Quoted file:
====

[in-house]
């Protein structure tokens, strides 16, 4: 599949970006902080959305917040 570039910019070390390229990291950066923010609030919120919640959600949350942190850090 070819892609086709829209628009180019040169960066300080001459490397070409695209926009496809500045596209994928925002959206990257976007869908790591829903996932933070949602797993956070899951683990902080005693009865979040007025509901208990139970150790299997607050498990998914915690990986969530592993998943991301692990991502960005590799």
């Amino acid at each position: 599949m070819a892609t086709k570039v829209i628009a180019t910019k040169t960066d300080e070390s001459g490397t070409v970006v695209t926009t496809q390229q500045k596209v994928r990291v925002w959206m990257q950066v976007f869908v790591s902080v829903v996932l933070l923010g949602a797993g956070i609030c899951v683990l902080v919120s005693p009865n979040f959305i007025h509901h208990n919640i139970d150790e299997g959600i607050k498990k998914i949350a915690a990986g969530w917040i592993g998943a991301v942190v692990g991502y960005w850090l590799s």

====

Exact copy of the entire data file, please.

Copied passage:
[in-house]
């Protein structure tokens, strides 16, 4: 599949970006902080959305917040 570039910019070390390229990291950066923010609030919120919640959600949350942190850090 070819892609086709829209628009180019040169960066300080001459490397070409695209926009496809500045596209994928925002959206990257976007869908790591829903996932933070949602797993956070899951683990902080005693009865979040007025509901208990139970150790299997607050498990998914915690990986969530592993998943991301692990991502960005590799």
């Amino acid at each position: 599949m070819a892609t086709k570039v829209i628009a180019t910019k040169t960066d300080e070390s001459g490397t070409v970006v695209t926009t496809q390229q500045k596209v994928r990291v925002w959206m990257q950066v976007f869908v790591s902080v829903v996932l933070l923010g949602a797993g956070i609030c899951v683990l902080v919120s005693p009865n979040f959305i007025h509901h208990n919640i139970d150790e299997g959600i607050k498990k998914i949350a915690a990986g969530w917040i592993g998943a991301v942190v692990g991502y960005w850090l590799s």